Gypsum is a soft sulfate mineral composed of calcium sulfate dihydrate, with the chemical formula CaSO4·2H2O.It is widely mined and is used as a fertilizer and as the main constituent in many forms of plaster, blackboard/sidewalk chalk, and drywall. A massive fine-grained white or lightly tinted variety of gypsum, called alabaster, has been used for sculpture by many cultures including Ancient Egypt, Mesopotamia, Ancient Rome, the Byzantine Empire, and the Nottingham alabasters of Medieval England. Gypsum also crystallizes as translucent crystals of selenite. It forms as an evaporite mineral and as a hydration product of anhydrite.
The Mohs scale of mineral hardness defines gypsum as hardness value 2 based on scratch hardness comparison.
Commercial quantities of gypsum are found in the cities of Araripina and Grajaú in Brazil; in Pakistan, Jamaica, Iran (world’s second largest producer), Thailand, Spain (the main producer in Europe), Germany, Italy, England, Ireland and Canada and the United States. Large open pit quarries are located in many places including Fort Dodge, Iowa, which sits on one of the largest deposits of gypsum in the world, and Plaster City, California, United States, and East Kutai, Kalimantan, Indonesia. Several small mines also exist in places such as Kalannie in Western Australia, where gypsum is sold to private buyers for additions of calcium and sulfur as well as reduction of aluminum toxicities on soil for agricultural purposes.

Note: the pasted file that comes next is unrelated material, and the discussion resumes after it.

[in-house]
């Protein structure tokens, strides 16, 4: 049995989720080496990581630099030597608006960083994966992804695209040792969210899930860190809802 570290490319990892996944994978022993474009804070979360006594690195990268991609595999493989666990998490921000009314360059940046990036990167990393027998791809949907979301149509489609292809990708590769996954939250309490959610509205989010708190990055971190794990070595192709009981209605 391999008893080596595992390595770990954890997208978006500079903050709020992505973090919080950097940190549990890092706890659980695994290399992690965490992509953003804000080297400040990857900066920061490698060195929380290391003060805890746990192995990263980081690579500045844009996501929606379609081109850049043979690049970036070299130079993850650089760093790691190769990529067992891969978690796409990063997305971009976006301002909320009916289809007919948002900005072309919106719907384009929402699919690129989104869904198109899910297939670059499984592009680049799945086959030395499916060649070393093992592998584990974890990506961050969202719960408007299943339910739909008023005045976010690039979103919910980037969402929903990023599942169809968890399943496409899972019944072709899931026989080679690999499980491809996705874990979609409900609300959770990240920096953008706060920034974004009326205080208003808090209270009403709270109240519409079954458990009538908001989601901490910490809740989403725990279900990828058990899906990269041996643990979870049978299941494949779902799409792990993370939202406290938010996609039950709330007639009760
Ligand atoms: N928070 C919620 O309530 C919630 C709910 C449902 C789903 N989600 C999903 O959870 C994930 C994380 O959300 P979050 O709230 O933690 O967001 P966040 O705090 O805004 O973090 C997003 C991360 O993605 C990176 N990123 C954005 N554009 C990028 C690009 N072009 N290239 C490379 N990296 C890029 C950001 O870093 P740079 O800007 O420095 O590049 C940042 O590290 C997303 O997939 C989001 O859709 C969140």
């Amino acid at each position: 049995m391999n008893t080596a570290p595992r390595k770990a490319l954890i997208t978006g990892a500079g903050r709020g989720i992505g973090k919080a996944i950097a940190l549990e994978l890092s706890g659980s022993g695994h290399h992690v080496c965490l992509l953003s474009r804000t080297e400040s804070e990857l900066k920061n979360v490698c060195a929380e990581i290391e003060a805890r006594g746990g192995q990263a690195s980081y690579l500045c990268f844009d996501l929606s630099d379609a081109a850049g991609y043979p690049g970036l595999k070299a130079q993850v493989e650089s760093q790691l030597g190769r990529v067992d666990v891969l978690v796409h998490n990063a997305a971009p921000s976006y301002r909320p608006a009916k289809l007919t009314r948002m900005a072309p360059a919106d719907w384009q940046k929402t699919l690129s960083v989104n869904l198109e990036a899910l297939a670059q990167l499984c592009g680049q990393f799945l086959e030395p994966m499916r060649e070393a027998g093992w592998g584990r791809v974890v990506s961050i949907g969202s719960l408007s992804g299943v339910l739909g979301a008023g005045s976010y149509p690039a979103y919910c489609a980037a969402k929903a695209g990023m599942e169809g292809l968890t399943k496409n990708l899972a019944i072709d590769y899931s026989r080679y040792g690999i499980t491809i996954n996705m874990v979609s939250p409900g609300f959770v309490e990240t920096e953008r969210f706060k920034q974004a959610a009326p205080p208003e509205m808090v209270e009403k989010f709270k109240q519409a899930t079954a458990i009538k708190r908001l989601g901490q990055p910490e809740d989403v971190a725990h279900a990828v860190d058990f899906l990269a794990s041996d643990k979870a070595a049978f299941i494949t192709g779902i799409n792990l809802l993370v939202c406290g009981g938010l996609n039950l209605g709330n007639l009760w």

Crystals of gypsum up to 11 m (36 ft) long have been found in the caves of the Naica Mine of Chihuahua, Mexico. The crystals thrived in the cave’s extremely rare and stable natural environment. Temperatures stayed at 58 °C (136 °F), and the cave was filled with mineral-rich water that drove the crystals’ growth. The largest of those crystals weighs 55 tonnes (61 short tons) and is around 500,000 years old.
If you want to extract this soft sulfate mineral, we are always with you in the extraction machinery section, from the beginning to the start of the factory.